Laden with explosive setpieces across England’s capital and more quips about London life than commuters could imagine (look out for Hartman’s especially seething one-liner on the hindrance that empty Oyster cards pose in a hurry), “Law Machines” barely lets up for a second, introducing new players by the half dozen only to off plenty of them with scarce remorse over the course of its running time. Unfortunately, taking such a whirlwind structural approach does arguably limit scribe Matt Fitton’s capacity for intricate character arcs somewhat; Daniel Anthony’s intriguing tech whiz-turned-WOTAN disciple Julian, for instance, only receives scarce airtime to convey his basic plot purpose, despite the Sarah Jane Adventures star’s admirable efforts to imbue him with simultaneously endearing innocence and underlying sinister malice along the way, while the deliciously corrupt Mayor barely gets time to register either.

What “Law” perhaps lacks in sophisticated characterisation, though, the opener more than compensates for with a sense of scale often absent from the franchise’s TV or audio outings. Whereas we only caught glimpses of how Miracle Day’s titular phenomenon affected the planet Earth at large via brief fictional news footage, Hartman, Ianto Jones and their comrades bear direct witness to WOTAN’s heartless rampage across London, the carnage unleashed by their hubris brought home as the sound design team depict shootouts, resultant demises and other terrors with brutal realism – no wonder Fitton peppers in the aforementioned moments of satirical wit to keep his script from feeling too morose. Nevertheless, his efforts (alongside everyone else working behind-the-scenes) to showcase the franchise’s grimmer tone certainly pay off in full force, hopefully encouraging more writers to follow his lead with mature contributions of their own going forward.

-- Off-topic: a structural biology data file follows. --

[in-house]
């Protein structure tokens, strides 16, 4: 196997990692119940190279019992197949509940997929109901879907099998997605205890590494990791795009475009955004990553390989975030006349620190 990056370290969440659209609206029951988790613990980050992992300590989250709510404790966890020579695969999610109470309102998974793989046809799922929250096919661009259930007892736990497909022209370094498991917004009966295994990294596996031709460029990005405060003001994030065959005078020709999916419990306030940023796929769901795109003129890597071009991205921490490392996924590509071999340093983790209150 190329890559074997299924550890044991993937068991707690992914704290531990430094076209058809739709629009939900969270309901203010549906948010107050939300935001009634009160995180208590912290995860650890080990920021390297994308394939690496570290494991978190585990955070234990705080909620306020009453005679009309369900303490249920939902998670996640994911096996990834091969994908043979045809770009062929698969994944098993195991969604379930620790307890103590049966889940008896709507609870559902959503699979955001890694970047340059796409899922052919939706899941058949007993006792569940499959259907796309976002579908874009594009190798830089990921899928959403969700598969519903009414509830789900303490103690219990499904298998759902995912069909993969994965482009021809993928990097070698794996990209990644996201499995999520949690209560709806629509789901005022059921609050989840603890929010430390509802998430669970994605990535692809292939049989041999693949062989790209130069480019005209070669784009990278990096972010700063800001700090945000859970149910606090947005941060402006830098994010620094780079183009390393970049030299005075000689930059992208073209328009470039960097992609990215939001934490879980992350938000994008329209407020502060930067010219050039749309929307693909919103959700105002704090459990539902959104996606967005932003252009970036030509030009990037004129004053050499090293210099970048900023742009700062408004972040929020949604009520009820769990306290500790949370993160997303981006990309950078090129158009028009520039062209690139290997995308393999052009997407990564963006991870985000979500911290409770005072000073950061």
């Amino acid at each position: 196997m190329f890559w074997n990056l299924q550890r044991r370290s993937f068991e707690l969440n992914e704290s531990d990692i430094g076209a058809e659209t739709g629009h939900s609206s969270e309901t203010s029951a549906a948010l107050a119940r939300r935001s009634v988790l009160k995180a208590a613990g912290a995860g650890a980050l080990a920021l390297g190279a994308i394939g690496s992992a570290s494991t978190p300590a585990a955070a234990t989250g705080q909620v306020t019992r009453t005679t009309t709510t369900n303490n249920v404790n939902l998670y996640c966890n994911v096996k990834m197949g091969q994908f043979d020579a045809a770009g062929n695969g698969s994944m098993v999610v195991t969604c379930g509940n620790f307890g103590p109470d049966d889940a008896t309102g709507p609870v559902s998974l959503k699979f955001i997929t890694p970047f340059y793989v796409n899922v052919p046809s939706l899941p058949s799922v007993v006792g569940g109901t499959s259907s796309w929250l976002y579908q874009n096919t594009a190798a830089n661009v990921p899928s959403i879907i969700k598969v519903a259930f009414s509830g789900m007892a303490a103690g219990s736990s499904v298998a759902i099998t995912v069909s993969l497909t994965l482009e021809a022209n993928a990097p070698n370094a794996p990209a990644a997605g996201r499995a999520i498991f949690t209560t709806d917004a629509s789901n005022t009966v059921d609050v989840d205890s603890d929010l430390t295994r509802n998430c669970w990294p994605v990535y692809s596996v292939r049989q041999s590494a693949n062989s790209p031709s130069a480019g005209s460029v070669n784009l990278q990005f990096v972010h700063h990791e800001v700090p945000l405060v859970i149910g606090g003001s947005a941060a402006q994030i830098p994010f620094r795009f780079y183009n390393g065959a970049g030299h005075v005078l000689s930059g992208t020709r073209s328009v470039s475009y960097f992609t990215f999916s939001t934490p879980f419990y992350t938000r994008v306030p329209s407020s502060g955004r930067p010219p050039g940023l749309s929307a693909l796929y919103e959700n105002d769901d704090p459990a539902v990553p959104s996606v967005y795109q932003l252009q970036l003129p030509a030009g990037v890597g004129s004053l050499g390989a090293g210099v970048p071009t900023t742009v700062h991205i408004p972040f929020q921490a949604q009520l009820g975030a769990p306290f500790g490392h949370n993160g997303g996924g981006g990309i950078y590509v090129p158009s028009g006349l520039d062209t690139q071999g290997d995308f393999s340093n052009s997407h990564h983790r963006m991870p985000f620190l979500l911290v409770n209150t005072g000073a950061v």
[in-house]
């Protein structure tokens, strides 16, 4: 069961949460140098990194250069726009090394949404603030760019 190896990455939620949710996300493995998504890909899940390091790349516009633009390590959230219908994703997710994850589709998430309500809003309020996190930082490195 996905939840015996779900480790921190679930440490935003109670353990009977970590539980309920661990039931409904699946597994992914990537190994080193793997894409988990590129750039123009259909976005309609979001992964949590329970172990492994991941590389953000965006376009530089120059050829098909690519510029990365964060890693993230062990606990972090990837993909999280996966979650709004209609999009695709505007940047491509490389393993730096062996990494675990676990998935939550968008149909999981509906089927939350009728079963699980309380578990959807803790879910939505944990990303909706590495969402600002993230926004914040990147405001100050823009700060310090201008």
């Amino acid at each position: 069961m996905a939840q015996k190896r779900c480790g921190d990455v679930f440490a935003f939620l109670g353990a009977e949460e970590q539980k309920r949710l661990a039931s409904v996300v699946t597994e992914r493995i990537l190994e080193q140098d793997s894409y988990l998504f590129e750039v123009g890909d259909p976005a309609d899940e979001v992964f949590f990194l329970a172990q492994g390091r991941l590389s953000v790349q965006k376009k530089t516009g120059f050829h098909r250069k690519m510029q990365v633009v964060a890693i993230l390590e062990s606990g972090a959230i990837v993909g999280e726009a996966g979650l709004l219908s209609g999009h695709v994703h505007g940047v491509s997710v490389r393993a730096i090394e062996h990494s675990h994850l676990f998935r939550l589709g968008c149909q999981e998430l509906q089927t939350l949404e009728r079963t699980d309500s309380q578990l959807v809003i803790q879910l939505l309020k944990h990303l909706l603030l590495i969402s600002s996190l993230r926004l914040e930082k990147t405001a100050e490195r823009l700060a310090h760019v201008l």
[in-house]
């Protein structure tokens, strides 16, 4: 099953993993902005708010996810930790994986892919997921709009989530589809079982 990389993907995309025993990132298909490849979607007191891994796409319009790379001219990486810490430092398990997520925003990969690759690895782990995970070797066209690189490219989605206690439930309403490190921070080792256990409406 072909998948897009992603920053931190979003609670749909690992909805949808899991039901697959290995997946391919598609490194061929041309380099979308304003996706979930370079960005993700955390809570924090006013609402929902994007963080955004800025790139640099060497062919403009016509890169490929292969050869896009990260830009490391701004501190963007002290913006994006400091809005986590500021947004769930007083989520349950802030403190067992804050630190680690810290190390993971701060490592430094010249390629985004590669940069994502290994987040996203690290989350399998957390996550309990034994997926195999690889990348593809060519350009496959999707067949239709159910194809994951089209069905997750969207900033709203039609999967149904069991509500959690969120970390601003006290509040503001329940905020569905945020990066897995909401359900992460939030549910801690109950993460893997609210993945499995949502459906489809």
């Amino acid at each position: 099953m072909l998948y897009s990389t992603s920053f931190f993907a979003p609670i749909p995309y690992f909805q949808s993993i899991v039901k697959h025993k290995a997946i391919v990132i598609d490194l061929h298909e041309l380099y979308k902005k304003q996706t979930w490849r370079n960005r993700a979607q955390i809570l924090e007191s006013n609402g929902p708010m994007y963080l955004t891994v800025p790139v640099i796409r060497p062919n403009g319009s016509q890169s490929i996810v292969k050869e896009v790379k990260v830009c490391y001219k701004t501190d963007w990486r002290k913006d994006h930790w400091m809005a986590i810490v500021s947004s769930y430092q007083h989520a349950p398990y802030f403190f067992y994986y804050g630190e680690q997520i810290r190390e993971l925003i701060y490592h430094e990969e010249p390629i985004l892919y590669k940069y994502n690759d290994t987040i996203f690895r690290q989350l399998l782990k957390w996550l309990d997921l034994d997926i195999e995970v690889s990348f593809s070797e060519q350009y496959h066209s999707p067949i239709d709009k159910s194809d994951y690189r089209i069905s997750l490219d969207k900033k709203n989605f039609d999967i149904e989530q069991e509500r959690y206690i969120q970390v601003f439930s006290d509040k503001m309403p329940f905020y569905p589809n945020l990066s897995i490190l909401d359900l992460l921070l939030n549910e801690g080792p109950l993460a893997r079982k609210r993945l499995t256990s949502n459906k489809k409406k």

“Blind Summit”:

“Ianto Jones, my name is Yvonne Hartman – and I work for an organisation called Torchwood.”

If there’s one area wherein Big Finish truly excel, it’s filling those niggling continuity gaps which Doctor Who and its various spin-offs never found time to properly address on-screen: just ask the Time War’s participants, the Committee, the Valeyard, Coal Hill Academy’s alumni network or Paul McGann for ample evidence. Sometimes these middle man storylines focus on long-awaited plot threads like those above, other times – as in the case of “Blind Summit” – the writer involved crafts connective tissue that catches us off guard, further enriching underappreciated constructs even when it appeared as if their journey had already played out in its entirety. This time around it’s the turn of Ianto Jones to plummet through the ringer yet again in a tale which (barring one or two modern interludes) occurs long before the days of WOTAN’s resurgence, instead chronicling his first meetings with Yvonne Hartman and the morally overwhelming transformation that these soon triggered.

As if to answer the cries of anyone like yours truly for meatier character drama after “Law Machines”, Gareth David-Lloyd – back on dual writing / performing duties after his stellar debut with The Last Beacon in April – delves deeper than ever before into Ianto’s psyche with a minimalistic yet extremely powerful script, unfolding hitherto unseen layers in the Torchwood Three agent’s past. Remember the strained father-son dynamic teased in Children of Earth? That’s explored in harrowing fashion, along with his consequential yearning for greater professional fulfilment and reckless willingness to thrust himself into unknown territory so as to achieve this goal, all of which the newfound writer handles with the utmost touching sincerity even as the threat of a deadly drug-testing company escalates over the piece’s second half.